Doran takes one-stroke lead into final rounds of East of Ireland Amateur Open

County Louth player takes advantage of an early tee time, and adds a one-under 71 to his opening 70 to lead on three-under par

County Louth’s Adam Doran: “I have led a few scratch cups after the first round and won all of them, so maybe I am okay at the front”

County Louth’s Adam Doran: “I have led a few scratch cups after the first round and won all of them, so maybe I am okay at the front”

 

County Louth’s Adam Doran will be bidding to become the first home winner for 35 years when he takes a one-stroke lead into the final two rounds of the East of Ireland Amateur Open at Baltray on Monday.

The 26-year-old teacher took advantage of an early tee time, and added a one-under 71 to his opening 70 to lead on three-under par from Royal Dublin’s Sean Ryan, Palmerstown House Estate’s Ross McCormack and Portmarnock Links’ Eugene Smith, with the entire field covered by just seven strokes.

A two-club wind was blowing when left-hander Doran, who only joined the club from Ardee at the start of 2018, took to the links and made three birdies in his first 10 holes. Bogeys followed at the 11th and 13th, with five grinding pars to finish, for Doran to post the only sub-par score of the day.

But the wind gusted to 40mph in the afternoon, with the overnight leader, Malone’s Matthew McClean, following his opening 66 with a 80 to finish the day on two-over par.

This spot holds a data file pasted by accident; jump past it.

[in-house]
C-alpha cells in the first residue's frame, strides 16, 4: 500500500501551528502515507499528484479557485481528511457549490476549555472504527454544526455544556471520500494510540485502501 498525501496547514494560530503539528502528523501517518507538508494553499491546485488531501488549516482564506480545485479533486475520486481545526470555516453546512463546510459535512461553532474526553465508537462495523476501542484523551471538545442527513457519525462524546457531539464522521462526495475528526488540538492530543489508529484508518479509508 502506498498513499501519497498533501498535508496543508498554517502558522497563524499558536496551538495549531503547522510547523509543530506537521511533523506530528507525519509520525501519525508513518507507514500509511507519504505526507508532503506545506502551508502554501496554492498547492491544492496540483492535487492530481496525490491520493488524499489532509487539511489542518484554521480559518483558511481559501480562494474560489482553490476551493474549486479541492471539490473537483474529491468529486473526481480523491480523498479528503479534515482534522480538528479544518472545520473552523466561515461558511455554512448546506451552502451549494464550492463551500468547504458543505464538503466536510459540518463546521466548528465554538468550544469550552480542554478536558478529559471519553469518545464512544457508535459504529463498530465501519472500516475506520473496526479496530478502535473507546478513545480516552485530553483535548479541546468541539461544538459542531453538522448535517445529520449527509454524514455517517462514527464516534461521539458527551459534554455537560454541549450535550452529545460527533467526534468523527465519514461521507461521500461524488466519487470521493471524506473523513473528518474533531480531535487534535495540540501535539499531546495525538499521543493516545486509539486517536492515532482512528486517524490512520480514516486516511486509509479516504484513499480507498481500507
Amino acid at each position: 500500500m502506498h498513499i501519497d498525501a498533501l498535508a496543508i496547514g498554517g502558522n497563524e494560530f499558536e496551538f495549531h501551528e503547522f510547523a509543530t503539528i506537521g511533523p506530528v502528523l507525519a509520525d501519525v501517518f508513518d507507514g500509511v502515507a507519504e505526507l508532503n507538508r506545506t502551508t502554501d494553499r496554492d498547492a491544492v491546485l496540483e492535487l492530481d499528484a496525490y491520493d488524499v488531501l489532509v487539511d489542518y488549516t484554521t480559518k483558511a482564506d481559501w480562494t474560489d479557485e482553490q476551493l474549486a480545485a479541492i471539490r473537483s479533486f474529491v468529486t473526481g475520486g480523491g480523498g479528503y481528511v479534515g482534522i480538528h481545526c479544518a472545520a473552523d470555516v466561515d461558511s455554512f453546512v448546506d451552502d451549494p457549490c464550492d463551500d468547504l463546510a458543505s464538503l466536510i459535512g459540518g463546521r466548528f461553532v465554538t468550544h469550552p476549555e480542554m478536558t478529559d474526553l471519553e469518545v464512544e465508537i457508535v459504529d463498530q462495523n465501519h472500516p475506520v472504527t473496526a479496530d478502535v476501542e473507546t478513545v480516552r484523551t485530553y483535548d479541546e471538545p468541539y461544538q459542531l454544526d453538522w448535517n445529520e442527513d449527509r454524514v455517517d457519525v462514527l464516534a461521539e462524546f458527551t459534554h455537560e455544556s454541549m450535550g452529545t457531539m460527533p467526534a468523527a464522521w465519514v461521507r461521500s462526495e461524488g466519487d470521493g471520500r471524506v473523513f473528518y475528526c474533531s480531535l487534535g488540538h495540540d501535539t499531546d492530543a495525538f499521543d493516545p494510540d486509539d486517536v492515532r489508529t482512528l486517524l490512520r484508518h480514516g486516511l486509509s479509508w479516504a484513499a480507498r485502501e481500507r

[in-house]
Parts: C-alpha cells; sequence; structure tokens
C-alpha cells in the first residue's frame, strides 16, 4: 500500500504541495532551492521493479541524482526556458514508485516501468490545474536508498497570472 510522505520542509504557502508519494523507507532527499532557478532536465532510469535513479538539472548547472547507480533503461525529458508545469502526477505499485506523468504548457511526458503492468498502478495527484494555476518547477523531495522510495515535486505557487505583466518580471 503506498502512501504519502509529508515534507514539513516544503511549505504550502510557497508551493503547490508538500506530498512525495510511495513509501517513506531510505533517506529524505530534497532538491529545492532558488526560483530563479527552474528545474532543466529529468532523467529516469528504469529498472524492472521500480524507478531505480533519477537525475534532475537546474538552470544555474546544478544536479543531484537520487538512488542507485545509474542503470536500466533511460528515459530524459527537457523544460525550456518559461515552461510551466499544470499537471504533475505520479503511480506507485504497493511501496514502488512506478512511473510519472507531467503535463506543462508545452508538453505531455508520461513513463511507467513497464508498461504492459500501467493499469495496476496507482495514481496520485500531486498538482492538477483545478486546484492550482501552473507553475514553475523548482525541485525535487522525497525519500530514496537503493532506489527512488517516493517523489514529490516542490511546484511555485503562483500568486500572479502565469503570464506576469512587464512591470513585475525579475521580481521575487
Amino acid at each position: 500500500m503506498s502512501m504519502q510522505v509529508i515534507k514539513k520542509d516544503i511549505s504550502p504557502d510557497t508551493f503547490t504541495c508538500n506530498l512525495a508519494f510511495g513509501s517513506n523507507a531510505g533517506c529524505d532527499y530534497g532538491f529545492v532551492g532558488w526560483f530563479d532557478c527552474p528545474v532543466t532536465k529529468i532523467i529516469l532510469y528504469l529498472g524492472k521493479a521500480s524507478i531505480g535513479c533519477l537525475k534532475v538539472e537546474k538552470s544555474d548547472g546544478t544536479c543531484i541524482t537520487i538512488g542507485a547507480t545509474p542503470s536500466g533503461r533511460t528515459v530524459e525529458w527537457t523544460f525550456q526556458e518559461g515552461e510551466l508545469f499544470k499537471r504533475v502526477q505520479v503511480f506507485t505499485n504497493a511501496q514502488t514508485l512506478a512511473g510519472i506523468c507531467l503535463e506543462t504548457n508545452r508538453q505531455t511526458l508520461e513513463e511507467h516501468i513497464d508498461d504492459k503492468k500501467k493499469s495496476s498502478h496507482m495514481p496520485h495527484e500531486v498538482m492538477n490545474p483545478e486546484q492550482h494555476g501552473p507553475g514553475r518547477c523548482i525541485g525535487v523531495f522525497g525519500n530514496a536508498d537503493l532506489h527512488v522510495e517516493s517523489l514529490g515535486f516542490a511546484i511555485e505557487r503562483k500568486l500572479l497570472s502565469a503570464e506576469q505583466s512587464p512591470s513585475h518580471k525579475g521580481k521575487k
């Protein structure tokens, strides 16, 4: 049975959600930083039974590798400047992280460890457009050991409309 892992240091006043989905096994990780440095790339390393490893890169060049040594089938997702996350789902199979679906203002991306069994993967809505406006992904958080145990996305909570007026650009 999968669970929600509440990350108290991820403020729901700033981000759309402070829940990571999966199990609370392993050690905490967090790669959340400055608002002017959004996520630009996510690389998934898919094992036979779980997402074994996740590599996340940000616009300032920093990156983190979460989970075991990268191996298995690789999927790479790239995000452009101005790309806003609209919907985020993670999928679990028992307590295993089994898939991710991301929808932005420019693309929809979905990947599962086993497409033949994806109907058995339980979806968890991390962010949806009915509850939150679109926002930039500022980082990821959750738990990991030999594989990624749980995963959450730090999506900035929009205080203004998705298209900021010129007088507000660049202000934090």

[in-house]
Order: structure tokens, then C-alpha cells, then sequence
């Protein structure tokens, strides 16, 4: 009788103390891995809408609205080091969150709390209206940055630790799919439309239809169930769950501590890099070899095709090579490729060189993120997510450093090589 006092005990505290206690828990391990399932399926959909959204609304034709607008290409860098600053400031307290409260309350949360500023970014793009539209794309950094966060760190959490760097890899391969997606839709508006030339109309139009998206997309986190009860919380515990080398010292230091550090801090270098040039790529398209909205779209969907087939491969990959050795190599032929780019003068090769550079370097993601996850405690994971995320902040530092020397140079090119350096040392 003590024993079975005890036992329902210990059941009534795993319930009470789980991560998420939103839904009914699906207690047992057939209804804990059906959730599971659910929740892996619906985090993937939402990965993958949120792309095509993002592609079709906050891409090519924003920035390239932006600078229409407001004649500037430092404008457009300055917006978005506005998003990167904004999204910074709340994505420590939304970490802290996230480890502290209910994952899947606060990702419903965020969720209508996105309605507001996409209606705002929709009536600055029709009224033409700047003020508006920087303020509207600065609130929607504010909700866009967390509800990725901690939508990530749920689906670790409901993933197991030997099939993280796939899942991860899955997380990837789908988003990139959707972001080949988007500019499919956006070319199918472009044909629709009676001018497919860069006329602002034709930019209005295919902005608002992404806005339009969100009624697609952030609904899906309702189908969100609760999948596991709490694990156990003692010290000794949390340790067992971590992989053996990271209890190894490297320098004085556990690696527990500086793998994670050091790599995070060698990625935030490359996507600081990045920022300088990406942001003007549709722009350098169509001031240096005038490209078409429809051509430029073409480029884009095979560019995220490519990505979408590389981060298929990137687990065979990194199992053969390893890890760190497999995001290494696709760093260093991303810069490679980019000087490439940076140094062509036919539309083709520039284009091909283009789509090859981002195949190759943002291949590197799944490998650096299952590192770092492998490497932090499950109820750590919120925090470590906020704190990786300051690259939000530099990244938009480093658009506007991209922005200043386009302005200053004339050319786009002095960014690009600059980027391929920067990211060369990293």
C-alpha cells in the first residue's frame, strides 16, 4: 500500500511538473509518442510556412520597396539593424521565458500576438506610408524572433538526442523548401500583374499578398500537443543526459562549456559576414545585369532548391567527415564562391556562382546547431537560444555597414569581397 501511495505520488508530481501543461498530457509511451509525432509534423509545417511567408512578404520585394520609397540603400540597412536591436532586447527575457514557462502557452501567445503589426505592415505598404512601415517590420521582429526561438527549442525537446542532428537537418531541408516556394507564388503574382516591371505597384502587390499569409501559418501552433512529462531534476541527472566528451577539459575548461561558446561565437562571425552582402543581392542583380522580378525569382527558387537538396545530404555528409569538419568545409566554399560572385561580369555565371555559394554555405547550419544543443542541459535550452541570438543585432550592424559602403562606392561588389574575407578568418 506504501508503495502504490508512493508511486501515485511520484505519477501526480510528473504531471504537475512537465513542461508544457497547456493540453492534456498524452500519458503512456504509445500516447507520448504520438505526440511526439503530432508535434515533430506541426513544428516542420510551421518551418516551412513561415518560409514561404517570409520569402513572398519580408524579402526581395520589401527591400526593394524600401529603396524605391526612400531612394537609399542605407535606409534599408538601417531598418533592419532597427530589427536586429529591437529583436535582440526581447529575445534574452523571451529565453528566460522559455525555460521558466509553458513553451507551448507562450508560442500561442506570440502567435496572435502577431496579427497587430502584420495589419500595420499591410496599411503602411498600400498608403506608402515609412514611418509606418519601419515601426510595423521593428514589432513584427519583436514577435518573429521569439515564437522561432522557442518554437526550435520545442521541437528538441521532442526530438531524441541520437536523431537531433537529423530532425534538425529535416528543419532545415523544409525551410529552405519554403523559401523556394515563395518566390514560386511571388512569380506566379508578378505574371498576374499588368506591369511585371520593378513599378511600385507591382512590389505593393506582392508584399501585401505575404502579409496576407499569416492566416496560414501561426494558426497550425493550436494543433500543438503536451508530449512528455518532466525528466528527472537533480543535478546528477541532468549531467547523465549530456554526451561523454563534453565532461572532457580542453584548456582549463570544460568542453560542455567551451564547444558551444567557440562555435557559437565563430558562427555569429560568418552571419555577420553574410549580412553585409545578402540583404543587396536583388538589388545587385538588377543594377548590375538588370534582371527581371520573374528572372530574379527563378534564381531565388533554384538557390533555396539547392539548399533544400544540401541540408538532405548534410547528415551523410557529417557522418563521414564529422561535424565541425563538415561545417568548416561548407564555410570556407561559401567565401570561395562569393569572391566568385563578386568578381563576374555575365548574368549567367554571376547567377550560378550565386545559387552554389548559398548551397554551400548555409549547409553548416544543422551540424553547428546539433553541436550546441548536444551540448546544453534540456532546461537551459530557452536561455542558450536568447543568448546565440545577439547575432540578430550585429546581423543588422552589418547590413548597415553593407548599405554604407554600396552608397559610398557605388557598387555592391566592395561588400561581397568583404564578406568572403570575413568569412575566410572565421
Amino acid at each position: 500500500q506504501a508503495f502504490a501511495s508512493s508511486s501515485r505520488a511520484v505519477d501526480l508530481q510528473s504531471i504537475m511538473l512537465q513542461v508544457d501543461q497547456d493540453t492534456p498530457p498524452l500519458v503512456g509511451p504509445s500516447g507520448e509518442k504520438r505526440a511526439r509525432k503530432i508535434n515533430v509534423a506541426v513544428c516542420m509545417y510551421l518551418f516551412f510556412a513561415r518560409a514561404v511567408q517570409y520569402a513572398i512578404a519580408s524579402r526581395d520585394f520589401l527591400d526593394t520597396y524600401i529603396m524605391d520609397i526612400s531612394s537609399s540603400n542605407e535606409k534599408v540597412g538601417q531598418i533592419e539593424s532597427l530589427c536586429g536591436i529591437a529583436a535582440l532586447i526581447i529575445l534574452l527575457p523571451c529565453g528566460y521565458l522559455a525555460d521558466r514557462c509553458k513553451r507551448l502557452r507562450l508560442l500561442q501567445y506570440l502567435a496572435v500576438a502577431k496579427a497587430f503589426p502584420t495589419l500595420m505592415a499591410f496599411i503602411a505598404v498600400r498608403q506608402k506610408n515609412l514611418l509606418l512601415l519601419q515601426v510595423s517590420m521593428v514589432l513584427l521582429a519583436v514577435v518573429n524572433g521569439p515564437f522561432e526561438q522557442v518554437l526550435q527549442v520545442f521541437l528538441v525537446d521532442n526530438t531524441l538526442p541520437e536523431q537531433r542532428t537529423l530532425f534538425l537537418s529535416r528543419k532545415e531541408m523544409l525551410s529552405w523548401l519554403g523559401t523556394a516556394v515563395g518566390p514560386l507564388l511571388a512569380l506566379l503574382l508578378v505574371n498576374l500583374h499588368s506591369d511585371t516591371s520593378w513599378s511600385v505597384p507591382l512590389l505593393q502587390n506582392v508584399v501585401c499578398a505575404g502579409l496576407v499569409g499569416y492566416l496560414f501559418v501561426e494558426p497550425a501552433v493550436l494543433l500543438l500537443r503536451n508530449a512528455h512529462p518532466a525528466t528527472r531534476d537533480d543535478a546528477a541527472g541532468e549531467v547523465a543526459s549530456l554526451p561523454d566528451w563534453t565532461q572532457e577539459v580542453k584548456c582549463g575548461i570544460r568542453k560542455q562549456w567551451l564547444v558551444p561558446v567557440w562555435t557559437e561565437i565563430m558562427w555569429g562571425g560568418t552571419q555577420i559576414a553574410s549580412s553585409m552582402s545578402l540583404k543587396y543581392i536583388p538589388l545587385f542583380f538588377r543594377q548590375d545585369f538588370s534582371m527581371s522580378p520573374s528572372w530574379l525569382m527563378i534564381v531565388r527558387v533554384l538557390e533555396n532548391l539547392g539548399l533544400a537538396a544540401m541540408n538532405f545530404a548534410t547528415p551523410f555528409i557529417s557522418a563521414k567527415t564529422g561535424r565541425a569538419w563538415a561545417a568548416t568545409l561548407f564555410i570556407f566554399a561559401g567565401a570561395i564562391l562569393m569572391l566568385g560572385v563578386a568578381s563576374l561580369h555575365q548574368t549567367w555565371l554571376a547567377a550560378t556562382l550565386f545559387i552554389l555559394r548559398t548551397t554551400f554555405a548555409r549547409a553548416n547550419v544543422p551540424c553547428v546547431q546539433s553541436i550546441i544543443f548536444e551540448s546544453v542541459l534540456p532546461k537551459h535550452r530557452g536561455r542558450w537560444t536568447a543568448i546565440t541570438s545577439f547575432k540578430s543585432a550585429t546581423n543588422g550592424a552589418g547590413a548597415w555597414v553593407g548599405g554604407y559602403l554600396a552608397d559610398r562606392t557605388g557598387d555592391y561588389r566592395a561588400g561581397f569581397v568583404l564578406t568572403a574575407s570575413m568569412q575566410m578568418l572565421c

The 1995 win for Declan Branigan is the nearest a local has come to victory in the East since County Louth’s Finbarr Ronan won by eight strokes in 1985. And while Doran admits he is entering uncharted territory, he believes he has the experience around Baltray to lead from the front and challenge for what would be a dream victory.

Ready to go

“While I don’t have huge expectations, I will be positive and ready to go,” said Doran, who teaches French and Irish at Drogheda Grammar School.

“Myself and Oonagh Purfield Goulding won the East of Ireland Mixed in Castleknock last year after leading from the first round, and I have led a few scratch cups after the first round and won all of them, so maybe I am okay at the front.

“I will try and draw on that experience anyway. It is all a bit of dream, but it is a great experience and I will definitely relish it tomorrow. It will be a great day.”

A former member of Ardee, Doran only joined County Louth to keep his father Liam company, and his local knowledge has paid off.

“I’ve known County Louth all my life, and when my dad retired he joined as a present to himself, so I said I’d go along for the journey,” said Doran, who scrambled superbly for his 71, taking just 27 putts.

Thurles’ Aaron Ryan, Portmarnock’s Darragh Coghlan and former winner Paul O’Hanlon are lurking just two shots behind in joint fifth, with hugely experienced players such as Warrenpoint’s Colm Campbell, Pat Murray and Gary Cullen only three behind on level par.

Four-club wind

“Anyone who makes the cut has a chance right now,” Murray said after a 75. “It was mad out there today – a four-club wind for us in the afternoon. And with the wind set to blow again tomorrow, I’d take two 72s right now and gladly stay in bed.”

Fifty-four players made the cut for the top 42 and ties on four-over or better, with senior international panellists Ronan Mullarney and Robert Brazill making it on the mark.

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